Auriculomedecine

Here is an original and promising technique developed by Paul Nogier from 1966.Souvent the biggest discoveries happen by accident. As Christopher Columbus who discovered America in seeking a new way to travel to India, Paul Nogier went fortuitously account in 1966 when he was exercising a slight pressure on the ear, he observed a decrease or increase the radial pulse.

The rate did not change, but it seemed that the radial pulse was getting stronger or weaker. After confirming this phenomenon in many patients, he called atrio-cardiac reflex. He thought, then, that the phenomenon of no great importance could be comparable to the oculo-cardiac reflex..

Gradually, experiments have shown that this deformation of the radial pulse could get by stimulation of the skin covering in general and it was observed in cardiac cell carriers sick. This was not an atrio-cardiac reflex. It was then facing the possibility of the existence of a more general phenomenon has been called under the guidance of Professor Pierre MAGNIN (Besançon) VAS: Vascular Autonomic Signal. That self-vascular signal.

The VAS is a blood reaction that follows a stimulation of the skin or an emotion. Already in 1943, the famous French surgeon René Leriche noted an inexplicable phenomenon in one of his patients he had operated an arteriovenous aneurysm of the femoral region. René Leriche making himself dressings in this patient noted that lorsqu’qu’il touched the skin of the thigh of the patient, the femoral artery began to beat a particular way. He had mentioned the existence of a cutaneous-vascular reflex adding that often the pathology is an amplifier of physiological phenomena.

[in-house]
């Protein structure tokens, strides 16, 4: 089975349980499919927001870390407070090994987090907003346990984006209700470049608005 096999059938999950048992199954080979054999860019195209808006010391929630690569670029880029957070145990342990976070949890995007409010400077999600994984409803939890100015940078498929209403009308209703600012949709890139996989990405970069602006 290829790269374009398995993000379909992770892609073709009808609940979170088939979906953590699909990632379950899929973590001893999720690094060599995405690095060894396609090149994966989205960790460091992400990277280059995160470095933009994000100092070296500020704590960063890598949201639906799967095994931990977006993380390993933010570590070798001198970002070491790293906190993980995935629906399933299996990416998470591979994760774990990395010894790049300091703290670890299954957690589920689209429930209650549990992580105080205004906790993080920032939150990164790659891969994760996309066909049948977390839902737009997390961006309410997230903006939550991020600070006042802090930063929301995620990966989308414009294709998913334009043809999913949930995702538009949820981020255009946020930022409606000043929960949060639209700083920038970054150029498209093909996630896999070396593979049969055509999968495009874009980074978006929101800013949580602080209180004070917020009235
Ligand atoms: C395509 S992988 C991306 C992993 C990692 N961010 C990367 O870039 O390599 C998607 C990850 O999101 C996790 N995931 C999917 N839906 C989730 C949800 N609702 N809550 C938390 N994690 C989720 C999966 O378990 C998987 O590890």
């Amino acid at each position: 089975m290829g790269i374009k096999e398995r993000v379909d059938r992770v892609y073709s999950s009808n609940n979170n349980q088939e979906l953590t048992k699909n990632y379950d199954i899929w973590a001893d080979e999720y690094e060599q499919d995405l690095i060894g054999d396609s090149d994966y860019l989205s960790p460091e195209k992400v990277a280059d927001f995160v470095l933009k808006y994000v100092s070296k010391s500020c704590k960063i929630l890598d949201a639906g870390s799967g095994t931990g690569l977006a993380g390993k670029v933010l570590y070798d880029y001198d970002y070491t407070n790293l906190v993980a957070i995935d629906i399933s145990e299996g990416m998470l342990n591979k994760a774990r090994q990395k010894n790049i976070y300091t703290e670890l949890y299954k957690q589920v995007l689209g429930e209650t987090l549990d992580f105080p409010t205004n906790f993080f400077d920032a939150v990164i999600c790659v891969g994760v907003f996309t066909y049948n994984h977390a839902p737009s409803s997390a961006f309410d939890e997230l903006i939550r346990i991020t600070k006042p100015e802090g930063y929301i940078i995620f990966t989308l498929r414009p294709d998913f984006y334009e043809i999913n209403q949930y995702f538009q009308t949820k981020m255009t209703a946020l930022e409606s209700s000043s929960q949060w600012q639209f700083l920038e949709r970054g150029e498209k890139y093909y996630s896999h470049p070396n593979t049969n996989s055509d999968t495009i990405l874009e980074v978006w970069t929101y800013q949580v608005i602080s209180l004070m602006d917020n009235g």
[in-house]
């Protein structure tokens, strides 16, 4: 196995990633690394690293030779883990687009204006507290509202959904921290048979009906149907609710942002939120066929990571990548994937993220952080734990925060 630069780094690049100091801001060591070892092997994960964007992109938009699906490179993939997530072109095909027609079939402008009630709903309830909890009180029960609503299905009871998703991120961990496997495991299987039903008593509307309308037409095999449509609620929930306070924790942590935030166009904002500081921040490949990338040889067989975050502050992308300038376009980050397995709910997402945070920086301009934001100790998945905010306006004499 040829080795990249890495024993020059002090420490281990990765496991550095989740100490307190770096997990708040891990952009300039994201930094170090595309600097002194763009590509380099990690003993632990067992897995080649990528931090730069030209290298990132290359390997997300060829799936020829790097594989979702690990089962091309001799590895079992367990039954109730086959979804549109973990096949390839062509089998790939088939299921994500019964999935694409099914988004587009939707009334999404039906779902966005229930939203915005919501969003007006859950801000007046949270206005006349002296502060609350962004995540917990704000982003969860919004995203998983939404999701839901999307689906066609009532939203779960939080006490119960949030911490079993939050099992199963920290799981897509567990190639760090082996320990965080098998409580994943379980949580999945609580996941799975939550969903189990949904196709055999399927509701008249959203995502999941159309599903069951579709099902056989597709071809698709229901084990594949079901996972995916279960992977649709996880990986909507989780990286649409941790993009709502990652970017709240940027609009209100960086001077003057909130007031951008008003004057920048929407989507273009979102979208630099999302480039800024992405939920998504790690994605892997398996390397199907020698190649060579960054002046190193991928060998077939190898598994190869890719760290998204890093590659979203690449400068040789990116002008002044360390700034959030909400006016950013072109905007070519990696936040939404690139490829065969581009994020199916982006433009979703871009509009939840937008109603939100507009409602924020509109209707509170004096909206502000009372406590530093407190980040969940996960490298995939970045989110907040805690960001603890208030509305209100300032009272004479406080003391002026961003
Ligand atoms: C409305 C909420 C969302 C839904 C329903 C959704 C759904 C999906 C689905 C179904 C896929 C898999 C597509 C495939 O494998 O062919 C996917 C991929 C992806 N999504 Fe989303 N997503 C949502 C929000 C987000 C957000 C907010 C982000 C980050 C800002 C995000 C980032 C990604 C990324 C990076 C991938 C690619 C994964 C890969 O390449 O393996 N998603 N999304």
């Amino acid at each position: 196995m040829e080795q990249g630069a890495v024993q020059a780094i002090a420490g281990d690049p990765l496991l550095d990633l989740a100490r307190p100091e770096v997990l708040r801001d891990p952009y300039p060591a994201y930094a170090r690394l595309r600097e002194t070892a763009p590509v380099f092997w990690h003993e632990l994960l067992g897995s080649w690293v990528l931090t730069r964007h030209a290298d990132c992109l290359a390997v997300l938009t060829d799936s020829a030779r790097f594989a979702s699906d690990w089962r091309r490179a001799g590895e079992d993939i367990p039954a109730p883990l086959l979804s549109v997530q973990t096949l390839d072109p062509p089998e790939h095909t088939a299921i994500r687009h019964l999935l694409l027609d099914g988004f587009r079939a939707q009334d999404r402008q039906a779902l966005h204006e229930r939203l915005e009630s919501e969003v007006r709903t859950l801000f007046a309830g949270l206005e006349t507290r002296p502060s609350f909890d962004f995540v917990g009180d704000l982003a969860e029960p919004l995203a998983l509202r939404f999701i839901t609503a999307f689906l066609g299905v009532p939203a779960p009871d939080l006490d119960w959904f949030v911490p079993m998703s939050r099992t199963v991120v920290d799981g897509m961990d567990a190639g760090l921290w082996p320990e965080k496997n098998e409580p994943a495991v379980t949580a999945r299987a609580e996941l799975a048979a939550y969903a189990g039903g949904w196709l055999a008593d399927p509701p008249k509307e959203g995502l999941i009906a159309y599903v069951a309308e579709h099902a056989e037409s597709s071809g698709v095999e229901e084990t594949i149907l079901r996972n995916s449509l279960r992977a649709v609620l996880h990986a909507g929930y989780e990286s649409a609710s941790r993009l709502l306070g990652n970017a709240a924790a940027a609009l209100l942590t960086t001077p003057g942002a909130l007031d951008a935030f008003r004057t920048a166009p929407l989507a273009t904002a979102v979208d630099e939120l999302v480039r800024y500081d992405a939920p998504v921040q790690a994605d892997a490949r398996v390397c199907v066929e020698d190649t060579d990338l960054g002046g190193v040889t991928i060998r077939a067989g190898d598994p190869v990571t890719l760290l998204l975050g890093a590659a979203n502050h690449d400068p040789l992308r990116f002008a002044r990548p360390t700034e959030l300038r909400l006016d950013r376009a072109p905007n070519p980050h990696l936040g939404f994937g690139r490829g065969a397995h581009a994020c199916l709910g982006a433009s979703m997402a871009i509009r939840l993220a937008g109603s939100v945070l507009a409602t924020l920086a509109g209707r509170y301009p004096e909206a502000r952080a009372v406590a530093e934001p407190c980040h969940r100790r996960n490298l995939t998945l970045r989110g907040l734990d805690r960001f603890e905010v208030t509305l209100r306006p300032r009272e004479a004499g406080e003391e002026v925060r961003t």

auricumedecine-nogierBased on the work of Paul NOGIER, cutaneous stimulation which can trigger the VAS can be of different types. This may be a mechanical stimulation, but also light stimulation. A careful examiner and broken in this kind of exercise can verify this phenomenon in any healthy person. When illuminates an individual with a flash of light on the skin, the radial pulse becomes harder. It is a physiological phenomenon called VAS. This phenomenon usually lasts about 3 pulses and reflects an adaptation of the body to a new electromagnetic situation.

Since the 1970s, many studies have been conducted to confirm the existence of VAS including recordings radial pulse when cutaneous stimulation. Without convincing results. There is not, to date, a scientific consensus on this issue.

In the 1980s, experiments proposed by Raphael Nogier and performed by INSA Professor Roger SANTINI helped to better understand the VAS phenomenon indirectly. Rabbits were treated with continuous and discontinuous white lights. Short lighting of one to two minutes is only performed on the fur of animals without affecting the eyes. It was found in rabbits treated by a broken white light significantly increased levels of blood catecholamines compared to rabbits treated with a continuous white light. These results clearly showed that a rabbit is the biological difference between a white light continuous and discontinuous white light. Raphaël Nogier called this phenomenon cutaneous photo.

It seems, in fact, that the skin surface as the suspected physiologist Jules TINEL in 1937, is an extensive system of reception of unconscious information. Our skin would capture electromagnetic waves such as light and would use this property to stimulate, regulate a part of the nervous system by altering the chemical neuro-mediation.

nougier-poulsAuriculomedicine is a technique that will allow, by taking the radial pulse, evaluate responses of the organism in front of mainly cutaneous stimulation.

The examiner will send to the skin or light frequency stimulations while observing the changes of the radial pulse. The reactions are well known and standardized exams. Also, is it possible to detect in some patients of abnormal reactions that need to be addressed in general by auriculotherapy.

Auriculomedicine is not a technique recognized by the official medicine. It remains for the moment a marginal technique. And that’s good because it is necessary, before it is admitted to the faculty, to be the subject of further fundamental research. Contrary to what you read here and there, auriculomedicine is not an imaginary technique. It provides therapeutic results enviable but inconstant. It is at the forefront of clinical research and will probably cause the greatest discoveries of the physiology of tomorrow.